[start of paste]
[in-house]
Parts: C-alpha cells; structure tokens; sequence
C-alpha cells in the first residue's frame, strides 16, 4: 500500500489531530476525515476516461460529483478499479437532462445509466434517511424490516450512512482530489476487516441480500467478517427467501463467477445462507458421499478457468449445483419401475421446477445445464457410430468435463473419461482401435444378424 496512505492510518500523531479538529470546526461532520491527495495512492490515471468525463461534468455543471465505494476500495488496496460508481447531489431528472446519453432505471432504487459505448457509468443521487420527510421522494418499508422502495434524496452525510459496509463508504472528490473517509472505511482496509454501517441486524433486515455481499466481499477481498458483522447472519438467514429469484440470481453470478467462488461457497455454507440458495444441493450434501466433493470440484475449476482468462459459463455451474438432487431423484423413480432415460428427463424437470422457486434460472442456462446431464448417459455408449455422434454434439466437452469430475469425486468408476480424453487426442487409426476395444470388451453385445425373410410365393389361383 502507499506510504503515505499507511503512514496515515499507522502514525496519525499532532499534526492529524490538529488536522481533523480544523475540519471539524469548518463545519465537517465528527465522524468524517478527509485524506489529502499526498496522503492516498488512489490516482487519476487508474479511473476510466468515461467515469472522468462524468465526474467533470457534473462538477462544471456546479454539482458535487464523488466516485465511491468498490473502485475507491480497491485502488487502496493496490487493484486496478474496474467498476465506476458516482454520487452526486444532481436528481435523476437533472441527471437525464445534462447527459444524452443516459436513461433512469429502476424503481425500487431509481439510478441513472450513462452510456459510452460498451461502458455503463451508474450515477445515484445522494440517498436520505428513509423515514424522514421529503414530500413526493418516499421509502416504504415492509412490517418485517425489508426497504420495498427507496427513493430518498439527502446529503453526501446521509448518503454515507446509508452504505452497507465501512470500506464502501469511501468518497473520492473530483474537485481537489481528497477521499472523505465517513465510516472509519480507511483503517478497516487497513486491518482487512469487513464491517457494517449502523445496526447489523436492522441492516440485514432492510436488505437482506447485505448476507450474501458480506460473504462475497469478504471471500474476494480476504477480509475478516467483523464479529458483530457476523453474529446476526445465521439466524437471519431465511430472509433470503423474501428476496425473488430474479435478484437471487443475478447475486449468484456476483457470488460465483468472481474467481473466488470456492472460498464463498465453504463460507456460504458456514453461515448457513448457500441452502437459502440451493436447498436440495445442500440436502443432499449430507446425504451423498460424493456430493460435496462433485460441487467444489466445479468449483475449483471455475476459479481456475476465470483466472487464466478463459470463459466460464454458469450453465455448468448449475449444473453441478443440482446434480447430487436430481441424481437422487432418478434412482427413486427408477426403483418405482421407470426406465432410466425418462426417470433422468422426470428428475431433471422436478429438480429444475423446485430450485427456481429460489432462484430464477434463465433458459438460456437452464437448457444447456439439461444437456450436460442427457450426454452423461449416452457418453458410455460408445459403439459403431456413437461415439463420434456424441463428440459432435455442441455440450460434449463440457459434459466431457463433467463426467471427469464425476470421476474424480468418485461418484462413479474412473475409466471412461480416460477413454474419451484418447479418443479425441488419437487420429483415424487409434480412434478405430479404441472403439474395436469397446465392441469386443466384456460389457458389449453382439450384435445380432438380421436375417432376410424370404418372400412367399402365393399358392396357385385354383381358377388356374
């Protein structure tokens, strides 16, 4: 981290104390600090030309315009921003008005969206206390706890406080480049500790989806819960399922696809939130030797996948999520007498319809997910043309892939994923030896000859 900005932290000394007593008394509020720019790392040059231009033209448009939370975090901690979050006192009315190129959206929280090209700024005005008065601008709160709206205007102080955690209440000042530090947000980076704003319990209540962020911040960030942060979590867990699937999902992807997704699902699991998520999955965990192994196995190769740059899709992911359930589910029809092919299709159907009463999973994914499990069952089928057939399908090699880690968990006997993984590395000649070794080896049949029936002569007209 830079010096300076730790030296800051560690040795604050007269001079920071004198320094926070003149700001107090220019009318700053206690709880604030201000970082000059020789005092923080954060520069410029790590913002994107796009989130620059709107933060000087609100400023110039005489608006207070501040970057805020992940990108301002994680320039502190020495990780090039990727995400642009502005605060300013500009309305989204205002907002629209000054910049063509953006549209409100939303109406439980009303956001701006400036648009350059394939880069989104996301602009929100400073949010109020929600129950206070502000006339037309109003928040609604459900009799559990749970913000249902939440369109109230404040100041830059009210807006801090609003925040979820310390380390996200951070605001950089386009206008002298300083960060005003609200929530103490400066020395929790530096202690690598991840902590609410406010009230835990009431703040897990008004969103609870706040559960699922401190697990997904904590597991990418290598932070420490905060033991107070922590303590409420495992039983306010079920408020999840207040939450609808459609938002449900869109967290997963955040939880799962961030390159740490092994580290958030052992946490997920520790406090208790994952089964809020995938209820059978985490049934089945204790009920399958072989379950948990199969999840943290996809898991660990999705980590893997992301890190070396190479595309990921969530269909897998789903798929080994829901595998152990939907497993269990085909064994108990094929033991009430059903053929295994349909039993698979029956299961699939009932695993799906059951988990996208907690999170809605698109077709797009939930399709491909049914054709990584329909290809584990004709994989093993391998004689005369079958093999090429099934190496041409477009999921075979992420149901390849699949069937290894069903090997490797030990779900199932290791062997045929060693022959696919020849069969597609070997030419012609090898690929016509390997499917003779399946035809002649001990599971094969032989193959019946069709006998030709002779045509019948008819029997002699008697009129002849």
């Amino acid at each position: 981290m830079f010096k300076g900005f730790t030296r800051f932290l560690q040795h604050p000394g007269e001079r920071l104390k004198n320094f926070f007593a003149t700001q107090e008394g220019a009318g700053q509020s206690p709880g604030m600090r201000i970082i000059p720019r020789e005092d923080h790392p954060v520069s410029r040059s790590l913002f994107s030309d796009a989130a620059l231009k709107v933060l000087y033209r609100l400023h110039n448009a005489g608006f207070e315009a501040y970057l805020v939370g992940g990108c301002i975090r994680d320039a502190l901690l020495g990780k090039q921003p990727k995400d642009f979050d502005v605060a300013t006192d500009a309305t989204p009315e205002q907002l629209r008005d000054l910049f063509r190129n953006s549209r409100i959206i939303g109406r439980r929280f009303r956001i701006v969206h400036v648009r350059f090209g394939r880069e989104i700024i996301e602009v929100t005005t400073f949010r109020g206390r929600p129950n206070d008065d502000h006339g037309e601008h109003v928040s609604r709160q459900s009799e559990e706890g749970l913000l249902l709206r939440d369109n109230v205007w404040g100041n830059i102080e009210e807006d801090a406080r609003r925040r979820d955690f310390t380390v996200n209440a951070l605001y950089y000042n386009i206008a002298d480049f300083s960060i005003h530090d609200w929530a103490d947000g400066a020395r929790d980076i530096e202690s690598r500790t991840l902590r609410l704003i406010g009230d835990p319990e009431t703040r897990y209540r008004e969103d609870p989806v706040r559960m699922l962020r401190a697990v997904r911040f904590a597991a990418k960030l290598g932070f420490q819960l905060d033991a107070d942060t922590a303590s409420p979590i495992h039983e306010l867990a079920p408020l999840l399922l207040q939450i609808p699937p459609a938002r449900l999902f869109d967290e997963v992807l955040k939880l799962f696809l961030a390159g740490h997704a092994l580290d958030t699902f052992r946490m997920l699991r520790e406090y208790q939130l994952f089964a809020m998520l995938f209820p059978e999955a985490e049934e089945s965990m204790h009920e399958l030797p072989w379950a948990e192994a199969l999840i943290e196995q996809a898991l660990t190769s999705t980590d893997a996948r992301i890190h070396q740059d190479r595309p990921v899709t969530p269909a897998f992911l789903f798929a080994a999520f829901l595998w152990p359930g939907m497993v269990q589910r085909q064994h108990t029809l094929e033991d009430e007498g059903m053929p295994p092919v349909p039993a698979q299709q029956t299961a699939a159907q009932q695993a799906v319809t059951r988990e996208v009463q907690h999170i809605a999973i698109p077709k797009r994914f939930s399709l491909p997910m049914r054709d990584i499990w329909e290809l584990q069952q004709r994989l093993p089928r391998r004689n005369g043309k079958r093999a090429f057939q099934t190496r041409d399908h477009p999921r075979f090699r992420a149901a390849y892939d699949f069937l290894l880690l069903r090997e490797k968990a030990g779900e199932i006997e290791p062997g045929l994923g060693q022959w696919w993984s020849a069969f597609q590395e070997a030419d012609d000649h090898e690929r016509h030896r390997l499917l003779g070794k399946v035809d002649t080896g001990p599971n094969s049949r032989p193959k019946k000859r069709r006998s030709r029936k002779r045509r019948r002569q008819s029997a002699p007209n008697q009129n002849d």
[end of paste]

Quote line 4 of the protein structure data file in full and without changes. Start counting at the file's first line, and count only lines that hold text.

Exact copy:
């Protein structure tokens, strides 16, 4: 981290104390600090030309315009921003008005969206206390706890406080480049500790989806819960399922696809939130030797996948999520007498319809997910043309892939994923030896000859 900005932290000394007593008394509020720019790392040059231009033209448009939370975090901690979050006192009315190129959206929280090209700024005005008065601008709160709206205007102080955690209440000042530090947000980076704003319990209540962020911040960030942060979590867990699937999902992807997704699902699991998520999955965990192994196995190769740059899709992911359930589910029809092919299709159907009463999973994914499990069952089928057939399908090699880690968990006997993984590395000649070794080896049949029936002569007209 830079010096300076730790030296800051560690040795604050007269001079920071004198320094926070003149700001107090220019009318700053206690709880604030201000970082000059020789005092923080954060520069410029790590913002994107796009989130620059709107933060000087609100400023110039005489608006207070501040970057805020992940990108301002994680320039502190020495990780090039990727995400642009502005605060300013500009309305989204205002907002629209000054910049063509953006549209409100939303109406439980009303956001701006400036648009350059394939880069989104996301602009929100400073949010109020929600129950206070502000006339037309109003928040609604459900009799559990749970913000249902939440369109109230404040100041830059009210807006801090609003925040979820310390380390996200951070605001950089386009206008002298300083960060005003609200929530103490400066020395929790530096202690690598991840902590609410406010009230835990009431703040897990008004969103609870706040559960699922401190697990997904904590597991990418290598932070420490905060033991107070922590303590409420495992039983306010079920408020999840207040939450609808459609938002449900869109967290997963955040939880799962961030390159740490092994580290958030052992946490997920520790406090208790994952089964809020995938209820059978985490049934089945204790009920399958072989379950948990199969999840943290996809898991660990999705980590893997992301890190070396190479595309990921969530269909897998789903798929080994829901595998152990939907497993269990085909064994108990094929033991009430059903053929295994349909039993698979029956299961699939009932695993799906059951988990996208907690999170809605698109077709797009939930399709491909049914054709990584329909290809584990004709994989093993391998004689005369079958093999090429099934190496041409477009999921075979992420149901390849699949069937290894069903090997490797030990779900199932290791062997045929060693022959696919020849069969597609070997030419012609090898690929016509390997499917003779399946035809002649001990599971094969032989193959019946069709006998030709002779045509019948008819029997002699008697009129002849």